If you have ever watched commercial programming on television you may already be aware of this, but sometimes the shows repeat plot points. Surprising but true. It generally works something like the instructions on a shampoo bottle:
- Hire a core troupe of actors and put them in a setting, like a meat packing plant or a sewer treatment facility
- Go through the episodic table of plot elements
- After a certain period of time, usually 3-7 years, replace the actors and the setting, like the actuarial tables dept. at an insurance company
- Rinse and repeat
When watching a show with my wife, within the first 30 seconds I’ll shout out the plot variation as soon as it is recognized. Trust me, she really loves this. “Oh, god, no!! It’s plot #42. Wacky birthing episode ending with a touching isn’t-that-thing-cute moment. I’ll be on the computer. Let me know when it’s over.”
Here’s a few excerpts from the episodic table:
- A previously unknown family member of a main character comes to visit for a short time (father, mother, brother, sister, child, etc.)
- A main character is extremely distressed because an extended family member gets engaged, married, divorced, is involved in adultery or illicit love affair and/or dies
- Two main characters are involved in a marriage proposal, wedding, break-up, divorce, adoption, pregnancy and/or birthing
Even with those three limited examples from the table the possibilities are almost endless. I bet they could be used to generate over 500 specific plots. Mother and cousin come to visit. Father and sister die. Brother and niece get engaged. Mother pregnant, father having an affair. Father pregnant, mother having an affair. Yep, the permutations are practically unlimited.
When watching Northern Exposure the other day I noticed one of the rarer elements. “Looks like #138 coming our way,” I shouted. A mute traveling performer had been courting one of the main characters for several episodes. Sagely, I predicted, “I’ll bet the mute guy is moved to speak in a moment that will be especially poignant.” It was so touching, that I nailed it, I mean. My wife couldn’t have been more pleased.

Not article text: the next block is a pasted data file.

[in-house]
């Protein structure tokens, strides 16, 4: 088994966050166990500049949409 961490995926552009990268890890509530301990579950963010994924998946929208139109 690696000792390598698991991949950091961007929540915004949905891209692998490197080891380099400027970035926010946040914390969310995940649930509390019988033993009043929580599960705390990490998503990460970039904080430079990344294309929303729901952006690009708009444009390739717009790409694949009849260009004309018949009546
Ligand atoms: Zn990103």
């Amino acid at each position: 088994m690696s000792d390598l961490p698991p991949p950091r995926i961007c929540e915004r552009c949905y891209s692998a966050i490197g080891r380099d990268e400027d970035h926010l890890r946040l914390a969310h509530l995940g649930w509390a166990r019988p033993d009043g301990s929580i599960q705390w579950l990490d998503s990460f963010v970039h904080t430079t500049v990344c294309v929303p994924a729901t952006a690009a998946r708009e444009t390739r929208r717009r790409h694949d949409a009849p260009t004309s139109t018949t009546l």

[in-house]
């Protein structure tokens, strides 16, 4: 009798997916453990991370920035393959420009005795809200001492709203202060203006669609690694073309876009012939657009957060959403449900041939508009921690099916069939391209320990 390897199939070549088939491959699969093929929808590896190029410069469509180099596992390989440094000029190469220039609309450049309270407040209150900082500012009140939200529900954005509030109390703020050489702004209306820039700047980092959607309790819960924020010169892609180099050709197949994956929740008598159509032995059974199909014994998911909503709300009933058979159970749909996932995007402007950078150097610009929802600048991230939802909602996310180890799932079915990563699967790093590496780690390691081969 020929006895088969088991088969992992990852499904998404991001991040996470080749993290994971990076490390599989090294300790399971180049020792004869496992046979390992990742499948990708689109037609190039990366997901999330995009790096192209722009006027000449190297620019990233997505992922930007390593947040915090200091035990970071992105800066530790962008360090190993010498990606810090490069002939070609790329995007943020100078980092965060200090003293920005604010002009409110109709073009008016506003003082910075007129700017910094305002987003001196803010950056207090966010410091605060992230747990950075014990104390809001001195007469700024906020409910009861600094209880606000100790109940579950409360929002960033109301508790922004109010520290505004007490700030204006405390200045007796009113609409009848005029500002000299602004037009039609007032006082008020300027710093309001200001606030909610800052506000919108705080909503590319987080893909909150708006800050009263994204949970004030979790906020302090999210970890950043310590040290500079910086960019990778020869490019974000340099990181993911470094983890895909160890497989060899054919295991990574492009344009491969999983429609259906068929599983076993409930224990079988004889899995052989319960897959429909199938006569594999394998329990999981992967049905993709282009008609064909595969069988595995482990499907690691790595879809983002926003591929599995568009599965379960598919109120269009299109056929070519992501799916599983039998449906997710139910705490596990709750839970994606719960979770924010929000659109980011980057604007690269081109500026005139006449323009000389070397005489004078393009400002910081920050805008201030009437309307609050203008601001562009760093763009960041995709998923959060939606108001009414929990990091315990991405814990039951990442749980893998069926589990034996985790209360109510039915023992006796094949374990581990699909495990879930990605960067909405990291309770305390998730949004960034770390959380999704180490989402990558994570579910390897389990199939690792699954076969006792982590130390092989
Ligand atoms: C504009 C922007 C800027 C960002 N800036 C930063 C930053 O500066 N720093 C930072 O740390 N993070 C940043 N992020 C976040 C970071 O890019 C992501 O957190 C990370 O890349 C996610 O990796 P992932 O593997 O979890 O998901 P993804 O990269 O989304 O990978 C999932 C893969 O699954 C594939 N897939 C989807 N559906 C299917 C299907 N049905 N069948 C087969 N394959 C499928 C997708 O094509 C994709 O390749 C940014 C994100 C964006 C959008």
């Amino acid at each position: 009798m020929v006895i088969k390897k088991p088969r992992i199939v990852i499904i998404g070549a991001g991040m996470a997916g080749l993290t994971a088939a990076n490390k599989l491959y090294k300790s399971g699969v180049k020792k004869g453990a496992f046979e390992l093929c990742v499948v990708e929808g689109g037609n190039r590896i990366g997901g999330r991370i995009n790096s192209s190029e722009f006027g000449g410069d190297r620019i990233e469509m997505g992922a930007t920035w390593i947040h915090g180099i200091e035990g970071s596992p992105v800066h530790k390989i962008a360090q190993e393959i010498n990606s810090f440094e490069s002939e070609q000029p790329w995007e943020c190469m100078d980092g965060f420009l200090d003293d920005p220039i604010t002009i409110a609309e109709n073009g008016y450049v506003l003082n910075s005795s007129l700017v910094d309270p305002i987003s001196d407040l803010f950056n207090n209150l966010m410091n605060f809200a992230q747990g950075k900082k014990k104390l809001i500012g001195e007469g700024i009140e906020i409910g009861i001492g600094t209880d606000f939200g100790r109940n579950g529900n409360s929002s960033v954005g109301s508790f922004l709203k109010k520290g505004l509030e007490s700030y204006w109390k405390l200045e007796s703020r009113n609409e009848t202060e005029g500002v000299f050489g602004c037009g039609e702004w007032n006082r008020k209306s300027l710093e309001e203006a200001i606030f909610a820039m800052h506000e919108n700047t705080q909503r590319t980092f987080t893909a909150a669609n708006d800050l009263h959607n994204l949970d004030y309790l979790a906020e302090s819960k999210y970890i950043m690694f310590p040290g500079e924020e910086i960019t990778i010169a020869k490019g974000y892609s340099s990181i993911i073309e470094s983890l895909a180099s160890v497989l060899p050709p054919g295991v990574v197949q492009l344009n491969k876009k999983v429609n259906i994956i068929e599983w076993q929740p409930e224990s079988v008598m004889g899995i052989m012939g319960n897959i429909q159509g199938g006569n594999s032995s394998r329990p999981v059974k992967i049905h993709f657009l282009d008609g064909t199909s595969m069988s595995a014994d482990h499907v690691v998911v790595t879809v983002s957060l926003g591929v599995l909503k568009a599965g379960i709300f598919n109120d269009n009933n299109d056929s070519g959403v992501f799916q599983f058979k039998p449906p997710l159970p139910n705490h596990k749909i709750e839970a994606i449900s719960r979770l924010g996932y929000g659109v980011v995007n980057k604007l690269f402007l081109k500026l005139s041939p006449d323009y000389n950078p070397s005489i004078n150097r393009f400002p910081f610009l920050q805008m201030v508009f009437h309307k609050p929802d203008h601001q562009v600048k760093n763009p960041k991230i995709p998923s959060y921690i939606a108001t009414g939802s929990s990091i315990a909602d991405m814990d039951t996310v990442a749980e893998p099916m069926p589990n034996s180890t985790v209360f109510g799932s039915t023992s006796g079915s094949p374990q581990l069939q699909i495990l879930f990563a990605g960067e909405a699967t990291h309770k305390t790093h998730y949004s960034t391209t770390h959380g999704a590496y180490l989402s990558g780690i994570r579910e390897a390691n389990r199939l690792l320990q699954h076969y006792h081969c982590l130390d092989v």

The episodic table easily applies to movies, too. George Lucas, for example, often calls crap like this “notes” that are repeated across films, again and again and again and again and again. Did I mention again? To make this point I’ll now transport you from one galaxy far away to a make-believe land of medieval sex, violence and political intrigue. It won’t require that much suspension of disbelief.
Or, as I like to call it, “A Note Ripped From Star Wars By Game Of Thrones.” Introducing element #78: The Fake Greeting.
Continue reading →
Here is some late breaking news that Mrs. Abyss failed to share the first time she told me about her company’s Christmas party.
Woot. It’s an unexpected and serendipitous chance to talk about Christmas and dice again! 🙂
As a dice lover myself, even I thought this was outrageous. When employees arrived at the party a 12-sided die was rolled. The number shown on the die determined where the employee would be seated.
Now let me try to understand this. First the company told employees they could bring their spouses and significant others to the party but they would be charged $25. Now the company cruelly twists the friggin’ Christmas party and makes it serve double-duty as a bullshit touchy-feeling human-resources-style training event.
It’s the holiday season. Peace on Earth and goodwill towards people. To celebrate and show how much we care about you we’re going to randomize the seating to make your Christmas party meal as awkward and unpleasant as possible.
There is a time and place for that sort of thing and it is decidedly not the Christmas party! They are lucky I didn’t go. Would I have been forced to roll a die of my own and have a one-in-12 chance of sitting at the same table as my wife? I can only assume that yes, they’d be just that sick in the head.
Merry Christmas, ho ho ho! Whatever! Now roll them bones!